The LM 381A is an operational amplifier having differential inputs. The phono cartridge is connected to the input that is in phase with the output (the noninverting or + input). The amplification process is controlled by connecting the output back into an input that is 180° out of phase with the output (the inverting or (-) input). By being able to cancel out its own input, the amplifier can control its own sensitivity (negative feedback). By adding capacitors to the feedback resistors, the amplifier's sensitivity can be made frequency selective. The voltage multiplication factor of an amplifier is called "gain." The amplifier's d.c. operating point is established by R1 and R2. The ratio of their values is 5.5:1. This gives a d.c. gain of about 5.5. C2 acts as the a.c. equalization "sink," providing a virtual ground down to about 50 Hz for R3, the a.c. gain resistor. R4 acts as the 1 kHz gain reference resistor. Above 2,200 Hz, C3 provides high frequency equalization (gain reduction) by bypassing Ra. Below 500 Hz, C4 starts increasing its reactance value and provides low frequency equalization (gain boost) until it becomes bypassed by RI as the input frequency approaches d.c. Since the integrated circuit is operating effectively in the class "A" amplifier mode, its quiescent output voltage is 0.5 Vcc or 9 volts. C5 blocks this d.c. component and R5 terminates C5. C6 and R6 provide approximately the proper termination for a Shure V-15 II phono cartridge and 18 inches of signal cable.

C1 couples the signal into the non inverting input of the integrated circuit. R1, ten times the value of R3, prevents the amplifier from going into unity a.c. gain-a condition in which the LM 381A is not stable.

If you are uncertain of your proper value for C6, omit it-it's trivial. If you pick some other value for your Vcc, R2 will have to be adjusted until the quiescent output is 0.5 Vcc. Equalization should be quite accurate for any Vcc between 9 and 40 volts since the open loop gain of the LM 381A only varies from 108 to 112 dB through this Vcc range. At 18 volts, the total current drain is about 10.5 mA. The mechanical design is centered around 0.010-in. perforated board and a 14 pin DIP socket. Sponge rubber is used as a spacer between the batteries and circuit board. As can be seen in the photograph, the author built his unit as a utility rather than a showpiece device. You may want to tap into your amplifier's power supply to avoid having to remember to turn on and off a separate battery powered unit.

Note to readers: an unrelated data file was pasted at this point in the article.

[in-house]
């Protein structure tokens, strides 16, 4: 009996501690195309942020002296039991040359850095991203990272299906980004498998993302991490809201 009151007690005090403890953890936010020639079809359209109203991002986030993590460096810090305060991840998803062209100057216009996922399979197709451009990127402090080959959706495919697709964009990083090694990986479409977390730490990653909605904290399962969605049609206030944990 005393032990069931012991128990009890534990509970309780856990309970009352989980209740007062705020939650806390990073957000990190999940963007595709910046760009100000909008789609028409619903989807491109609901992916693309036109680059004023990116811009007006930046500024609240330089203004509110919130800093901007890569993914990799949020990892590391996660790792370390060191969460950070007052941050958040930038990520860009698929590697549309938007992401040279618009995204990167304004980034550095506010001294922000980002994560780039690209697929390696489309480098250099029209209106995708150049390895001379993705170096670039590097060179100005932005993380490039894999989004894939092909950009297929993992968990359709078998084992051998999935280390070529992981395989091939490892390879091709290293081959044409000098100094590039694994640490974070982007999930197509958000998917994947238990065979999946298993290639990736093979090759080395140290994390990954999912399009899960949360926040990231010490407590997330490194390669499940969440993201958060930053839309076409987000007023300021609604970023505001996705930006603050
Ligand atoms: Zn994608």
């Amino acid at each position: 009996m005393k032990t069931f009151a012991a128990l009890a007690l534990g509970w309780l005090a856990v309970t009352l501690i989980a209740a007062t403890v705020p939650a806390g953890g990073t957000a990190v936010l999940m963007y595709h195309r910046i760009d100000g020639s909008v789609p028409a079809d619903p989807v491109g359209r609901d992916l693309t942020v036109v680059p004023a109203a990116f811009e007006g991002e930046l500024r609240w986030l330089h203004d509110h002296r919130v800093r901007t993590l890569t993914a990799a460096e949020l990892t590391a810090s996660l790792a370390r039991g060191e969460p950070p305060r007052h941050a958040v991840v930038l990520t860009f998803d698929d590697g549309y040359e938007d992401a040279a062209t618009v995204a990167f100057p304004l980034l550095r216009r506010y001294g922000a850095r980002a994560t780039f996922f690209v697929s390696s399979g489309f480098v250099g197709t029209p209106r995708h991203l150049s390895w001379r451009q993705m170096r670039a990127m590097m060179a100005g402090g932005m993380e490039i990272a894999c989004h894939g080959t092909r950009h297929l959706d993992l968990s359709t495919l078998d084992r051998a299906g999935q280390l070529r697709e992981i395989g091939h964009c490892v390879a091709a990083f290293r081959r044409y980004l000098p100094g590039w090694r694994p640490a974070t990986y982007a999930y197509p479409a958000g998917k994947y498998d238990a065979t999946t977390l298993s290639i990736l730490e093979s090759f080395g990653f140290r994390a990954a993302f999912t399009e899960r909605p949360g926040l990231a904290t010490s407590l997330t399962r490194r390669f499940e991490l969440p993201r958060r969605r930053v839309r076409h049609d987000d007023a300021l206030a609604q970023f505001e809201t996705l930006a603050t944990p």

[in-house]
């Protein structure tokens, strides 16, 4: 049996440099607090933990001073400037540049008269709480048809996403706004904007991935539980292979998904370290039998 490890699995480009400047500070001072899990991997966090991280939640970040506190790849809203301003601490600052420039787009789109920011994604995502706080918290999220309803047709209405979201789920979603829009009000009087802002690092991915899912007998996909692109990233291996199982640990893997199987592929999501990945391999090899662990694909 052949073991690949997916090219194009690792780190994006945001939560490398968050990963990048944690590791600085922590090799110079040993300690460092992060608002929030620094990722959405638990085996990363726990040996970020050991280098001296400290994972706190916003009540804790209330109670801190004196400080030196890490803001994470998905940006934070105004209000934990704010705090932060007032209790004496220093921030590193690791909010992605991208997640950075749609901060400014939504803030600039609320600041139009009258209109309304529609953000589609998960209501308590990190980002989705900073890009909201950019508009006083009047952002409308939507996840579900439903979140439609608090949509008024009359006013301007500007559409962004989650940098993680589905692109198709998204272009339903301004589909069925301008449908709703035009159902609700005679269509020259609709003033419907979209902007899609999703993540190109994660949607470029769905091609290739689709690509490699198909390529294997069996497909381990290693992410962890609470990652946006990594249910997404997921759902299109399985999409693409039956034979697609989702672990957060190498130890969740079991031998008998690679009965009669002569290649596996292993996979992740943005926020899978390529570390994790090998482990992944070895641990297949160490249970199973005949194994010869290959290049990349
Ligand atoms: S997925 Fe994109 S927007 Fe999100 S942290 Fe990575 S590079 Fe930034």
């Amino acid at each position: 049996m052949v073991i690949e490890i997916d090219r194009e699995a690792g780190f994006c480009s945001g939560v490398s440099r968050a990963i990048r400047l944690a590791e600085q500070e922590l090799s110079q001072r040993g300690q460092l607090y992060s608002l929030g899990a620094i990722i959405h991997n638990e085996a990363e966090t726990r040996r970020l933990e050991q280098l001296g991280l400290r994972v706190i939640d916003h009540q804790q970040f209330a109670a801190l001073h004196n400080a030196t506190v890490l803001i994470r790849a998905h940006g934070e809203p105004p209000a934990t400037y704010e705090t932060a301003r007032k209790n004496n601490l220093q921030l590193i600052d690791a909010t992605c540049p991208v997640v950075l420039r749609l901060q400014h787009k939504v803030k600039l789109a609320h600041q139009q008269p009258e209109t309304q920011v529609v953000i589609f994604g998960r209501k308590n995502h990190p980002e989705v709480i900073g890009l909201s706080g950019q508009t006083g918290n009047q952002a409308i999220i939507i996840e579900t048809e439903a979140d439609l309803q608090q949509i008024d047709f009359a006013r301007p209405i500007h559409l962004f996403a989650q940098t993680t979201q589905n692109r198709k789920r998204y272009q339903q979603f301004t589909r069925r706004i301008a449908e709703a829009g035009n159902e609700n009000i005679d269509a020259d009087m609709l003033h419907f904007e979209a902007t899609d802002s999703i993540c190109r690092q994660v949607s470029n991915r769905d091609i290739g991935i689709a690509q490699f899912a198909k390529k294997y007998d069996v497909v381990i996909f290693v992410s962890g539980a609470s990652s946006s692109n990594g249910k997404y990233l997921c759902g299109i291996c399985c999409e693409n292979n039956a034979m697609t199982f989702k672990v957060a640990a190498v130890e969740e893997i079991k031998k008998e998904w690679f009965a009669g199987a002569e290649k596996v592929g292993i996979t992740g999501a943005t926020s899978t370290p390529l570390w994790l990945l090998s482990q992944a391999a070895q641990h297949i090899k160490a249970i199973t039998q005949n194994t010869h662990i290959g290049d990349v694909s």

National rates distortion at less than 0.1% of 75 dB gain. The author made only a frequency response test on the assembled unit and found it to be within ± 1.5 dB of RIAA between 30 and 15,000 Hz. Subjective noise comparisons between this unit and some preamplifiers rated in the-75 to-80 dB range produced few A-B differences. The unit rates among the best but not significantly superior to all preamplifiers in the test group. This is a bit disappointing as National's 0.5 microvolt input noise value is better than the figures quoted for discrete components. But then, what do you want for less than $20.00 in parts and two evenings' work?

(Audio magazine, Aug. 1972)

Also see:

How a Turntable is Profiled (June 1972)

Ultra Low-Noise Phono Preamp [theory, concept, design and DIY project]